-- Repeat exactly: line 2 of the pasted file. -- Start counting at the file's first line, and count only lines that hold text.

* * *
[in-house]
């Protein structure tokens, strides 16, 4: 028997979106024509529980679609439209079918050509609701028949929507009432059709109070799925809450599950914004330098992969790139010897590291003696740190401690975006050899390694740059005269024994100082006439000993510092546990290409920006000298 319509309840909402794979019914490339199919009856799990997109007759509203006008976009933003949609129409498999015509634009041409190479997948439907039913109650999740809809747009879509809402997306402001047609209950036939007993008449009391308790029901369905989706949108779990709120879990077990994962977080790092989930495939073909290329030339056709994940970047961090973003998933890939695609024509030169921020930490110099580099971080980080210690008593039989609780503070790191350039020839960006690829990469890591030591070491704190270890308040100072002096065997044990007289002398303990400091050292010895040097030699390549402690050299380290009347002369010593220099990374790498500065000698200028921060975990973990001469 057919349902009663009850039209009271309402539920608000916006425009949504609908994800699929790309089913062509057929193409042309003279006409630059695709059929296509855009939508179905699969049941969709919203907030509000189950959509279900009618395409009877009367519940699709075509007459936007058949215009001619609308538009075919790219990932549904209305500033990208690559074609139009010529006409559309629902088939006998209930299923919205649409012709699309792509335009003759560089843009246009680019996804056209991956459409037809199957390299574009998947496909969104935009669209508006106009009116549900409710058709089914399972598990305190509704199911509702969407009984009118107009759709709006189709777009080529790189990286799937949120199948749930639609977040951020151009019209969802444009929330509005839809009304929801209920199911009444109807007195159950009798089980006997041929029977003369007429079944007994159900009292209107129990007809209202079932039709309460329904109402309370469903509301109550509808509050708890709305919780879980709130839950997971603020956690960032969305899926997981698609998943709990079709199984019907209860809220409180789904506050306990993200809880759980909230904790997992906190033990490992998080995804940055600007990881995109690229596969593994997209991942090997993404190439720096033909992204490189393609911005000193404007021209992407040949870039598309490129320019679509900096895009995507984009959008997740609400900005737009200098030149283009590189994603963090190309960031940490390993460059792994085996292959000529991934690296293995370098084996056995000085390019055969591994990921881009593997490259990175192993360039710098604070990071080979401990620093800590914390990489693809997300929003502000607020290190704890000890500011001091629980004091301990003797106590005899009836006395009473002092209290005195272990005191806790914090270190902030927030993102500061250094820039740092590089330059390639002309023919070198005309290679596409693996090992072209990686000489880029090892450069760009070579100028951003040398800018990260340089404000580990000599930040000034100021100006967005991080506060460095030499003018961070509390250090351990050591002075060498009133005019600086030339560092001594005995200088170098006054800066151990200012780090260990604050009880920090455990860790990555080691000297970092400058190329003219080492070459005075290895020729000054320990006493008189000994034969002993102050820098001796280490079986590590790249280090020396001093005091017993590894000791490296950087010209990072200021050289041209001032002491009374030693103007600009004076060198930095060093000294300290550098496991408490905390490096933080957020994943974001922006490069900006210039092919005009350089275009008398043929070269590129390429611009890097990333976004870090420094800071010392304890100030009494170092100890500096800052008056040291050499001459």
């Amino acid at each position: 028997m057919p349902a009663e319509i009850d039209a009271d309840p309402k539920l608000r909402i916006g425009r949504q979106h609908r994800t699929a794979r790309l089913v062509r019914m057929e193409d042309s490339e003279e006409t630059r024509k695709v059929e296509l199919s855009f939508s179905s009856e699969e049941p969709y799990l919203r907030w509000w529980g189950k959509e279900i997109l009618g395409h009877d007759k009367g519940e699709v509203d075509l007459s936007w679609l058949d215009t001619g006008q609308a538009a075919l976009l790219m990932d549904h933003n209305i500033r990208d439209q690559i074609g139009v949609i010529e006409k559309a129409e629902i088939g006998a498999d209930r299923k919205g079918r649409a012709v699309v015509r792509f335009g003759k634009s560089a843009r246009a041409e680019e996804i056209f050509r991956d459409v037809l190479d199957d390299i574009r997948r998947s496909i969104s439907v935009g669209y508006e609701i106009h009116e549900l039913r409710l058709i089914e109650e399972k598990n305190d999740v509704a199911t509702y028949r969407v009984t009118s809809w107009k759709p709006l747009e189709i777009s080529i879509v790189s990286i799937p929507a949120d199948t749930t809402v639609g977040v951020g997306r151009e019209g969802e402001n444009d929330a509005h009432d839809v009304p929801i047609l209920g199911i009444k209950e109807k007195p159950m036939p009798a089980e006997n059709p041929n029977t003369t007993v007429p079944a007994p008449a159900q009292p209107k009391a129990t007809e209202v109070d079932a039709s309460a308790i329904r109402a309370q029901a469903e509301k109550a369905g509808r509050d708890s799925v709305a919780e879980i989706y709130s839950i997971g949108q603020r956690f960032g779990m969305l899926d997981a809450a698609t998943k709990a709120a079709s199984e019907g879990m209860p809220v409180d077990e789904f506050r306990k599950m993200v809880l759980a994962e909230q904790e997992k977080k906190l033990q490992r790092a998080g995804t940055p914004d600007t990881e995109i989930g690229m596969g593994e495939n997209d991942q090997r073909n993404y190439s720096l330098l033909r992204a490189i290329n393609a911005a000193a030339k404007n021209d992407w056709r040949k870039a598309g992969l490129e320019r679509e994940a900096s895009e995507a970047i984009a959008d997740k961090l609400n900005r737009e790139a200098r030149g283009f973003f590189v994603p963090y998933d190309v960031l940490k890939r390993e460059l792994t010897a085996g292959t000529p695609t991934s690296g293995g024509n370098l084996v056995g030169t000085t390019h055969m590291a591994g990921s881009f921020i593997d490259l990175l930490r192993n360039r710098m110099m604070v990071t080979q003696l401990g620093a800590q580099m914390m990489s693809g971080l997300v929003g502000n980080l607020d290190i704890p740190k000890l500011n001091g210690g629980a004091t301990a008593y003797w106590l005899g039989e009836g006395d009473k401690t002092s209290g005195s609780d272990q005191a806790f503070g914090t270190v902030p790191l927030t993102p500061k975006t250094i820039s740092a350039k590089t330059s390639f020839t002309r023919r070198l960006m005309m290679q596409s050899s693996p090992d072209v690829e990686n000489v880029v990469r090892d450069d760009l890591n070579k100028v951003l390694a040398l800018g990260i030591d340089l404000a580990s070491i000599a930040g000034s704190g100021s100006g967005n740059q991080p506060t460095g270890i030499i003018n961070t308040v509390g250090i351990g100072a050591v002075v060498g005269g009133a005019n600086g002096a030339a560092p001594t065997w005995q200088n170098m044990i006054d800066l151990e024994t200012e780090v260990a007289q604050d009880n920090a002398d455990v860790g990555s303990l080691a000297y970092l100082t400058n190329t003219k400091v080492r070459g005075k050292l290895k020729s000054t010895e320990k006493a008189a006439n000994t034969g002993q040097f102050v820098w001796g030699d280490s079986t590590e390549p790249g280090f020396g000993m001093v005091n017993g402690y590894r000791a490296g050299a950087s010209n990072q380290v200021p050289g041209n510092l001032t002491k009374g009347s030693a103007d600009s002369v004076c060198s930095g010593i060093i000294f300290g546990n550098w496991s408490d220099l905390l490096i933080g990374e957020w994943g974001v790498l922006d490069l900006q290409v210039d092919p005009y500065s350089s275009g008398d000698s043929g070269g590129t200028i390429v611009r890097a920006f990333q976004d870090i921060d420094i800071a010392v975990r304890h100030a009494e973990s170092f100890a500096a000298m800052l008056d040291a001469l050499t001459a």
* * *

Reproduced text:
């Protein structure tokens, strides 16, 4: 028997979106024509529980679609439209079918050509609701028949929507009432059709109070799925809450599950914004330098992969790139010897590291003696740190401690975006050899390694740059005269024994100082006439000993510092546990290409920006000298 319509309840909402794979019914490339199919009856799990997109007759509203006008976009933003949609129409498999015509634009041409190479997948439907039913109650999740809809747009879509809402997306402001047609209950036939007993008449009391308790029901369905989706949108779990709120879990077990994962977080790092989930495939073909290329030339056709994940970047961090973003998933890939695609024509030169921020930490110099580099971080980080210690008593039989609780503070790191350039020839960006690829990469890591030591070491704190270890308040100072002096065997044990007289002398303990400091050292010895040097030699390549402690050299380290009347002369010593220099990374790498500065000698200028921060975990973990001469 057919349902009663009850039209009271309402539920608000916006425009949504609908994800699929790309089913062509057929193409042309003279006409630059695709059929296509855009939508179905699969049941969709919203907030509000189950959509279900009618395409009877009367519940699709075509007459936007058949215009001619609308538009075919790219990932549904209305500033990208690559074609139009010529006409559309629902088939006998209930299923919205649409012709699309792509335009003759560089843009246009680019996804056209991956459409037809199957390299574009998947496909969104935009669209508006106009009116549900409710058709089914399972598990305190509704199911509702969407009984009118107009759709709006189709777009080529790189990286799937949120199948749930639609977040951020151009019209969802444009929330509005839809009304929801209920199911009444109807007195159950009798089980006997041929029977003369007429079944007994159900009292209107129990007809209202079932039709309460329904109402309370469903509301109550509808509050708890709305919780879980709130839950997971603020956690960032969305899926997981698609998943709990079709199984019907209860809220409180789904506050306990993200809880759980909230904790997992906190033990490992998080995804940055600007990881995109690229596969593994997209991942090997993404190439720096033909992204490189393609911005000193404007021209992407040949870039598309490129320019679509900096895009995507984009959008997740609400900005737009200098030149283009590189994603963090190309960031940490390993460059792994085996292959000529991934690296293995370098084996056995000085390019055969591994990921881009593997490259990175192993360039710098604070990071080979401990620093800590914390990489693809997300929003502000607020290190704890000890500011001091629980004091301990003797106590005899009836006395009473002092209290005195272990005191806790914090270190902030927030993102500061250094820039740092590089330059390639002309023919070198005309290679596409693996090992072209990686000489880029090892450069760009070579100028951003040398800018990260340089404000580990000599930040000034100021100006967005991080506060460095030499003018961070509390250090351990050591002075060498009133005019600086030339560092001594005995200088170098006054800066151990200012780090260990604050009880920090455990860790990555080691000297970092400058190329003219080492070459005075290895020729000054320990006493008189000994034969002993102050820098001796280490079986590590790249280090020396001093005091017993590894000791490296950087010209990072200021050289041209001032002491009374030693103007600009004076060198930095060093000294300290550098496991408490905390490096933080957020994943974001922006490069900006210039092919005009350089275009008398043929070269590129390429611009890097990333976004870090420094800071010392304890100030009494170092100890500096800052008056040291050499001459």